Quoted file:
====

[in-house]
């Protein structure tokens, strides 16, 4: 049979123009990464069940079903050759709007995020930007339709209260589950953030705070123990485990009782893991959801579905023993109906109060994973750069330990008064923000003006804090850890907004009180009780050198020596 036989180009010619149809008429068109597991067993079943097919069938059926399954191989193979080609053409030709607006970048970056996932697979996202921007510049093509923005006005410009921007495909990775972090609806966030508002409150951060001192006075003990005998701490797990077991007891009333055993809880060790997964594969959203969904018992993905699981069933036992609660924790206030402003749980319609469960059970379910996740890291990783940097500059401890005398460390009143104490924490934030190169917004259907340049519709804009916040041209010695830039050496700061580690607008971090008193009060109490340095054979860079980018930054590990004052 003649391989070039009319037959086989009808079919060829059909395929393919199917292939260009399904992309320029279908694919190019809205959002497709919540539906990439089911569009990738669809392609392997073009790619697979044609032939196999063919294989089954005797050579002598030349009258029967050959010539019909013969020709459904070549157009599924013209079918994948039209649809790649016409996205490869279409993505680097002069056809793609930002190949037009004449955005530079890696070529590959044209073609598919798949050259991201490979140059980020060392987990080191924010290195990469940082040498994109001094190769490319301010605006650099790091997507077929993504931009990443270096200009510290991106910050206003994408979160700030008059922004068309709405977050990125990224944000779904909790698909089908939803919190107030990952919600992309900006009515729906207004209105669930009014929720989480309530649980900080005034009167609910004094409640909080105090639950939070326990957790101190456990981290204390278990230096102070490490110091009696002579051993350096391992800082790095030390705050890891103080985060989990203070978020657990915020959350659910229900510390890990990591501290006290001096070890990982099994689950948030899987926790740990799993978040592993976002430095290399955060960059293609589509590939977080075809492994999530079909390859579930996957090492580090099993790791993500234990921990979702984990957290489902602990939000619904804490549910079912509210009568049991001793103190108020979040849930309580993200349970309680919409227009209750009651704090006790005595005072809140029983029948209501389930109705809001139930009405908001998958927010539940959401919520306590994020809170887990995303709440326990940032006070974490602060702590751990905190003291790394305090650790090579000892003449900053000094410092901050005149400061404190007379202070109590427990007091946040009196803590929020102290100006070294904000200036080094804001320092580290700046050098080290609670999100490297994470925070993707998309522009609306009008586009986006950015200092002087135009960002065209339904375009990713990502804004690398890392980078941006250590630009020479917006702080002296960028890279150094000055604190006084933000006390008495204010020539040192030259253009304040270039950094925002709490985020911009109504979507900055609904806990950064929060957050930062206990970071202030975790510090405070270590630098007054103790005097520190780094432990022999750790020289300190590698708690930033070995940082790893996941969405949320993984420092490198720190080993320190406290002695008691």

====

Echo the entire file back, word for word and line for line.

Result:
[in-house]
């Protein structure tokens, strides 16, 4: 049979123009990464069940079903050759709007995020930007339709209260589950953030705070123990485990009782893991959801579905023993109906109060994973750069330990008064923000003006804090850890907004009180009780050198020596 036989180009010619149809008429068109597991067993079943097919069938059926399954191989193979080609053409030709607006970048970056996932697979996202921007510049093509923005006005410009921007495909990775972090609806966030508002409150951060001192006075003990005998701490797990077991007891009333055993809880060790997964594969959203969904018992993905699981069933036992609660924790206030402003749980319609469960059970379910996740890291990783940097500059401890005398460390009143104490924490934030190169917004259907340049519709804009916040041209010695830039050496700061580690607008971090008193009060109490340095054979860079980018930054590990004052 003649391989070039009319037959086989009808079919060829059909395929393919199917292939260009399904992309320029279908694919190019809205959002497709919540539906990439089911569009990738669809392609392997073009790619697979044609032939196999063919294989089954005797050579002598030349009258029967050959010539019909013969020709459904070549157009599924013209079918994948039209649809790649016409996205490869279409993505680097002069056809793609930002190949037009004449955005530079890696070529590959044209073609598919798949050259991201490979140059980020060392987990080191924010290195990469940082040498994109001094190769490319301010605006650099790091997507077929993504931009990443270096200009510290991106910050206003994408979160700030008059922004068309709405977050990125990224944000779904909790698909089908939803919190107030990952919600992309900006009515729906207004209105669930009014929720989480309530649980900080005034009167609910004094409640909080105090639950939070326990957790101190456990981290204390278990230096102070490490110091009696002579051993350096391992800082790095030390705050890891103080985060989990203070978020657990915020959350659910229900510390890990990591501290006290001096070890990982099994689950948030899987926790740990799993978040592993976002430095290399955060960059293609589509590939977080075809492994999530079909390859579930996957090492580090099993790791993500234990921990979702984990957290489902602990939000619904804490549910079912509210009568049991001793103190108020979040849930309580993200349970309680919409227009209750009651704090006790005595005072809140029983029948209501389930109705809001139930009405908001998958927010539940959401919520306590994020809170887990995303709440326990940032006070974490602060702590751990905190003291790394305090650790090579000892003449900053000094410092901050005149400061404190007379202070109590427990007091946040009196803590929020102290100006070294904000200036080094804001320092580290700046050098080290609670999100490297994470925070993707998309522009609306009008586009986006950015200092002087135009960002065209339904375009990713990502804004690398890392980078941006250590630009020479917006702080002296960028890279150094000055604190006084933000006390008495204010020539040192030259253009304040270039950094925002709490985020911009109504979507900055609904806990950064929060957050930062206990970071202030975790510090405070270590630098007054103790005097520190780094432990022999750790020289300190590698708690930033070995940082790893996941969405949320993984420092490198720190080993320190406290002695008691």